Petitioner accurately argues that the unfitness for purposes of using the breath test reports generated by the machine is clear: the Court is required to evaluate the accuracy of the measurements being presented to it, and in doing so be able to accurately determine if the measurements are capable of proving that a driver's breath alcohol concentration was at or above a very precise threshold. This Court agrees with Petitioner in that without knowing how accurate these results are, such a step is impossible. A reliable, trustworthy reading is necessary because Petitioner's privilege to drive a motor vehicle are affected by the reading obtained.”

You can download the entire redacted order here.

This is not the first Ramsey County judge who has made such findings. Last month another judge found the breathalyzer results to be unscientific for similar reasons.

This case demonstrates that judges are willing to take their “gate keeper” role seriously, and will suppress DWI breath tests when the DataMaster fails to produce scientifically valid, reliable and accurate results. 

Daniel Koewler In The News: "Okay Boys, Let's Take Some Pictures"

The Ramsay Law Firm--specifically Daniel Koewler-- has once again made the news!  This time it was to discuss our recent victory at the Minnesota Court of Appeals (Janssen v. Commissioner of Public Safety) in the Minnesota Lawyer. Koewler, who argued the case at the Court of Appeals, discussed the opinion and its significance.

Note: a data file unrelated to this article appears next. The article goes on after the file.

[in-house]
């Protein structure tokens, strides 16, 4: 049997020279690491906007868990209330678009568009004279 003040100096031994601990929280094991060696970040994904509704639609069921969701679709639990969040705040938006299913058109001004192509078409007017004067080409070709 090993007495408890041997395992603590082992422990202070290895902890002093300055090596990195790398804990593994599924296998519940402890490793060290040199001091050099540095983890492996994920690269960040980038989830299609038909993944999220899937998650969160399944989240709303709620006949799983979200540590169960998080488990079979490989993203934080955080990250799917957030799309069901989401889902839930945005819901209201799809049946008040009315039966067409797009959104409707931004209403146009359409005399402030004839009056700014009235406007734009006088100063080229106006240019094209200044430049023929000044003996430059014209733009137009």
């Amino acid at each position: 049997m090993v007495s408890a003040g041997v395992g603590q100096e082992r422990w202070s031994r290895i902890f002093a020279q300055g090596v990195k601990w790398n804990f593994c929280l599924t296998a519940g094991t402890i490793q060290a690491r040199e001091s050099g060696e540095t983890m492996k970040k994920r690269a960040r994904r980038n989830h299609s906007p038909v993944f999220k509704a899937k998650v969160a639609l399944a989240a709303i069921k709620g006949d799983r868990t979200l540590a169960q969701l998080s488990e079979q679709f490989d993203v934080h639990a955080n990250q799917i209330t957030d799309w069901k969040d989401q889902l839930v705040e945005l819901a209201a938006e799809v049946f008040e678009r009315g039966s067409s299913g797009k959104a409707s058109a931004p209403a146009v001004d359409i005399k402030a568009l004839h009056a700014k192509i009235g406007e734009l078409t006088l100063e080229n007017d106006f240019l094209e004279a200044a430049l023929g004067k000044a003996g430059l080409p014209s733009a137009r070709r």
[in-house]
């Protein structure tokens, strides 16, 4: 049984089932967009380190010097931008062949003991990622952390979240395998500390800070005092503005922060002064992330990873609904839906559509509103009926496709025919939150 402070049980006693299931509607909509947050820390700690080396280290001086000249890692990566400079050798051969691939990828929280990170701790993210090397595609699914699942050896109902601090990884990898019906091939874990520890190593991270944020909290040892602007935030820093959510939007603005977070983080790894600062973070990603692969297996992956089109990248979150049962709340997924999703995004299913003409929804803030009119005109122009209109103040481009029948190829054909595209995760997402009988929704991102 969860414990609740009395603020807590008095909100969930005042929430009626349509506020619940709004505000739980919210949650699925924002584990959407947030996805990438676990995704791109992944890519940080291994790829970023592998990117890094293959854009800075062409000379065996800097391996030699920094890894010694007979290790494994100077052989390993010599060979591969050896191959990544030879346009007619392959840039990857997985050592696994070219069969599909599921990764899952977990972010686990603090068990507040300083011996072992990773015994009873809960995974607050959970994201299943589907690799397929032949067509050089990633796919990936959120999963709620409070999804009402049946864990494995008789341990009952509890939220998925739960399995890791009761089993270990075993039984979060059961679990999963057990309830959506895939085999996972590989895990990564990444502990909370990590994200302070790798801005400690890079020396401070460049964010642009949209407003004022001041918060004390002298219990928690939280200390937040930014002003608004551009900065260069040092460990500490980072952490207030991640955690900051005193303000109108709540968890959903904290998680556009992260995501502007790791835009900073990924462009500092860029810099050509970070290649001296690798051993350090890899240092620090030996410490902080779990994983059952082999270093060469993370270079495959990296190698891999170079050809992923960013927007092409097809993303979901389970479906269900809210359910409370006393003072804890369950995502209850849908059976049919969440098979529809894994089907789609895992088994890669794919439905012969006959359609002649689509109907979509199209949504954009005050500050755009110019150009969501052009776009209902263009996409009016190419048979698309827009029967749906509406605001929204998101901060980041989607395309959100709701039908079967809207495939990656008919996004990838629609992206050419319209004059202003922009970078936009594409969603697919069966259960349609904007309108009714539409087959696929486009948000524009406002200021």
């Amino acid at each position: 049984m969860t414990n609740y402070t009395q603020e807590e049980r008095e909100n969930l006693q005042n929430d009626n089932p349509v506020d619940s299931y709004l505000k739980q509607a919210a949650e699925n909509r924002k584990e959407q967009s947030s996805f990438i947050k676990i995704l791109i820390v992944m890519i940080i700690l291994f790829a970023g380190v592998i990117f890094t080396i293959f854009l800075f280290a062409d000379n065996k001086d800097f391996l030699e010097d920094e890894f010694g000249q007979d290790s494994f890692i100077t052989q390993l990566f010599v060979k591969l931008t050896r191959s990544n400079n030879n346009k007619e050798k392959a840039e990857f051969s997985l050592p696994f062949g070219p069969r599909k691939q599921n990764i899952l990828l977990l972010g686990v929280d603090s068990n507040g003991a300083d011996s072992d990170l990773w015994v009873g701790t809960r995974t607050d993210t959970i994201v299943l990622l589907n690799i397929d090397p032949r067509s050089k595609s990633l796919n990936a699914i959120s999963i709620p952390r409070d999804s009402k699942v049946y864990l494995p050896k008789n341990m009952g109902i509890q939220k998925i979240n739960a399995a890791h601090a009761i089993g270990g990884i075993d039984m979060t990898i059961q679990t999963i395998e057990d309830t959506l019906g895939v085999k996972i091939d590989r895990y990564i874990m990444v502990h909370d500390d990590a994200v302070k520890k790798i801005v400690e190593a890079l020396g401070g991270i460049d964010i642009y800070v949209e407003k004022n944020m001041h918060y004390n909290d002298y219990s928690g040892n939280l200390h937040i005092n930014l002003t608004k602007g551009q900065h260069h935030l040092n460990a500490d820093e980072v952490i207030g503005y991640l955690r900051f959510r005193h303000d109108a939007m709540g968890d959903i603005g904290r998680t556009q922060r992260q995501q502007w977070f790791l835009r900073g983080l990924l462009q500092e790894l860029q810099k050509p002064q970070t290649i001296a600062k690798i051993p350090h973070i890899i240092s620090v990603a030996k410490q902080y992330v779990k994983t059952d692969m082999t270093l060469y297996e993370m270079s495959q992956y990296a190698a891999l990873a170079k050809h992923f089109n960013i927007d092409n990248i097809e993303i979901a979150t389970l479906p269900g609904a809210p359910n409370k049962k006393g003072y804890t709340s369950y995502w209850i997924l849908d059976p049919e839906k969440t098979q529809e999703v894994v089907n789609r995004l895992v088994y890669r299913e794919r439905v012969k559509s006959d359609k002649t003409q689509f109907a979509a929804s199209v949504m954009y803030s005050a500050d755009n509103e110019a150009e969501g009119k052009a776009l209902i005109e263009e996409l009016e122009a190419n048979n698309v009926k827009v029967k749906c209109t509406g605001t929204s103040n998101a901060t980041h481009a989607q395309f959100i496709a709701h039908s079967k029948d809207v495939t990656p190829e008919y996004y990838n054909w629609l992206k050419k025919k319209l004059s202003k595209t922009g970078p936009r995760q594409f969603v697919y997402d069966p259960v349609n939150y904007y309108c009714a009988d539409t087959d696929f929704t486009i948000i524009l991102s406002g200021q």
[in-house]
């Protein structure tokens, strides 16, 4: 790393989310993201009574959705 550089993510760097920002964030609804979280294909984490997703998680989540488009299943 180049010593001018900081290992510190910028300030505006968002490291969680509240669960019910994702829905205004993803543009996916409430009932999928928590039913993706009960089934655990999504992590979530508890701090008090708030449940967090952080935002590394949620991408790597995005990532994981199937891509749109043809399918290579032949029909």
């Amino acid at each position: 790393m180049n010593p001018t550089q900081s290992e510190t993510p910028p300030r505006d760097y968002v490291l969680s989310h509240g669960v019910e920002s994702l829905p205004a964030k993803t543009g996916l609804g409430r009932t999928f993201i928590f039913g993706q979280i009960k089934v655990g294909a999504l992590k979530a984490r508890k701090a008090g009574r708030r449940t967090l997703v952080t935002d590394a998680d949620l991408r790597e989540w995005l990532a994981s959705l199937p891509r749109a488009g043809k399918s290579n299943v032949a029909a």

Koewler is cited as saying the opinion is just as "consequential [as the Bernard case] but for very different reasons."

What reasons?  Well, this holding opens the door for drivers to challenge the taking of their driver's license and license plates based on a breath test of at least twice the legal limit (0.16), or more.  These challenges are often based upon scientific principles such as measurement uncertainty, incorrect application of the machine's bias, and even ketones in the breath of diabetics improperly affecting test results.